When it comes to identifying
Britain’s finest golfing resorts,
Gleneagles is never far from
the top of the list. A sporting
oasis, situated on the
doorstep to the Highlands,
will revel in presenting the
game’s showcase event.
Clive Agran checked in
The green fee at glorious Gleneagles varies from £70
to £175 according to the time of the year and
whether or not you’re staying in the magnificent
hotel but it matters not which course you play –
Kings, Queens or PGA Centenary. Very unusually
for a resort with three courses, possibly uniquely,
there’s no stand-out, this-is-the-one-you-brag-to your-
mates-you’ve-played course. A good case can
be made for each that, if you only have time for
one round, this is the one to tee it up on.
From the very outset one hundred years ago,
when five-time Open champion James Braid first
set foot on the perfect moorland turf and admired
the most glorious of settings, the intention was to
create three courses. The Kings came first and although construction
was interrupted by the First
World War, it opened to great
acclaim on May 1, 1919 and has
more than held its own ever since.
Despite being over 500 feet above
sea level, it possesses quite a few of
the characteristics more commonly
associated with the sort of genuine
links courses with which Braid
would have been very familiar.
Foremost amongst these is the
resilient turf on a gravelly sub-soil.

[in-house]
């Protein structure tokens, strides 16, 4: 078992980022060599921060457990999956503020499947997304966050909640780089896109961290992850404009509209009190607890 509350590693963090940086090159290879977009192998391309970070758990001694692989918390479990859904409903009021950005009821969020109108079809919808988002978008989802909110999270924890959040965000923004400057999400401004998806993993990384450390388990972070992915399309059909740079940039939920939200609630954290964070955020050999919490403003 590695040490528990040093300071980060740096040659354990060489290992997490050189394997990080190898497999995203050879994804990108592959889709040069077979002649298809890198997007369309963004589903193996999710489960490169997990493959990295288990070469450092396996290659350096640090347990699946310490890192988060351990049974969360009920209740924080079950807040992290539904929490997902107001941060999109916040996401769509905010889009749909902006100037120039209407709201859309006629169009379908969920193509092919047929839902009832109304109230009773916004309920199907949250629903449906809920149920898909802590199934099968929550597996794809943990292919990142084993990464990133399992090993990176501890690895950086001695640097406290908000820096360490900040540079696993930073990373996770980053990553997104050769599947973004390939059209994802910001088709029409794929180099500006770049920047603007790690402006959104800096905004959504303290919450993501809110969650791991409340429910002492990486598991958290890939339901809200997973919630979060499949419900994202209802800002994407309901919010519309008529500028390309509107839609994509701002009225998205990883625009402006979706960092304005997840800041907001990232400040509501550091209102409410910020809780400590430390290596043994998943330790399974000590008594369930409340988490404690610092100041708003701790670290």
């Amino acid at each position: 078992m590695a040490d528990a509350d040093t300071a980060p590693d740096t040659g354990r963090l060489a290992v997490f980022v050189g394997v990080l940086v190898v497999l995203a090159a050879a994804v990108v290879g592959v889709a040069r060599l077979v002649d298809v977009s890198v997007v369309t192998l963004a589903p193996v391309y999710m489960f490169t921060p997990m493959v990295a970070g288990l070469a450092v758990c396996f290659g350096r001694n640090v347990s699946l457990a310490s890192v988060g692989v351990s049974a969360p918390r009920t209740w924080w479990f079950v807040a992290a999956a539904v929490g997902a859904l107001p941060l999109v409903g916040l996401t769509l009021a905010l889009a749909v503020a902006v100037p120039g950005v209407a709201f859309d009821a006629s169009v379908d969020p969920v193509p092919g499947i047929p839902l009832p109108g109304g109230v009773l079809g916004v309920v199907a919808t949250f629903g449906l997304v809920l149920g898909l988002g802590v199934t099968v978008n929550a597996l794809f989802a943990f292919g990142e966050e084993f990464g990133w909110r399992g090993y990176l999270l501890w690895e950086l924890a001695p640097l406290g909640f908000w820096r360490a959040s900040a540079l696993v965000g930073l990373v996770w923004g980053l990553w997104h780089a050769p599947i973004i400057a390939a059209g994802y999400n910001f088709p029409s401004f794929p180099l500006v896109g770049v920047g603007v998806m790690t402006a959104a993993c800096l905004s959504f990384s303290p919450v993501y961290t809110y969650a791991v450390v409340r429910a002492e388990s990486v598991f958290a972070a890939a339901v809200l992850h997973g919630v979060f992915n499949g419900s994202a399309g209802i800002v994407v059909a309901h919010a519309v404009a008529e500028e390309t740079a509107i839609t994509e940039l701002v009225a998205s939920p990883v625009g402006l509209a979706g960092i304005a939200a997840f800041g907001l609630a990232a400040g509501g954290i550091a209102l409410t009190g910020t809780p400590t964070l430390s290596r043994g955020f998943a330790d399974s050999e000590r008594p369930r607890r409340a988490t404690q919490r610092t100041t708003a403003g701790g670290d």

The striking undulations, sandy
ridges, rough hollows and incessant
breezes will have reinforced the
familiar linksy feel but the ravines
and towering pines will have presented
refreshingly novel challenges.
But Braid embraced them
Although at a tad under 6,800
yards it’s not especially long by modern
standards, the dramatic elevation
changes render calculating distance
decidedly tricky and make it feel longer than it is. The now iconic first that stares you straight in
the face and is home to the steepest bunker in Gleneagles, if not
the whole of Perthshire, provides an accurate foretaste of what
lies ahead as the Kings is the hilliest of the three, has more sand
that the other two and boasts the largest greens. As he looked up
at the opening hole, Lee Trevino remarked, “If heaven is anything
like this, I hope they save me a tee-time.”
Whereas the Kings is an outward looking course with spectacular
views over the nearby Ochil Hills and the Grampians
and Trossachs beyond, the Queens is more inward looking with
imposing pines atop ridges providing shelter and creating a
genuine sense of intimacy.
Also designed by Braid but initially only nine holes, the full
18 on the Queens opened for business in September 1925. Not
quite 6,000 yards off the back tees and consequently significantly
shorter than the Kings, it is often thought of as the younger
sister and mistakenly regarded by some as the easiest at
Gleneagles. “In my opinion, it’s the most underrated of the
three,” remarked Andrew Jowette, the Head Professional.
What it may lack in yards, it would appear to make up in popularity as a straw poll among members
revealed it to be comfortably ahead of the
other two. Even the taxi driver who drove me
up there said it was the best and you couldn’t
find a more authoritative and reliable source
than that, surely!
“Those who don’t know it very well think it
must be short and easy, which it most certainly
isn’t,” observed Jowette. “The first six
holes are often into the wind, incredibly
tough and are exceptionally strong. You have
to get through them and then make your
score.” As with the Kings, significant elevation
changes put a premium on distance control and correct club
Survive the first half-a-dozen and then admire the next six holes,
which are quite breathtakingly beautiful. With the yellow from the
gorse and broome gradually giving way to purple as the heather
flowers in late summer, the scenery is simply dazzling.
Originally christened the Monarch’s course when it opened in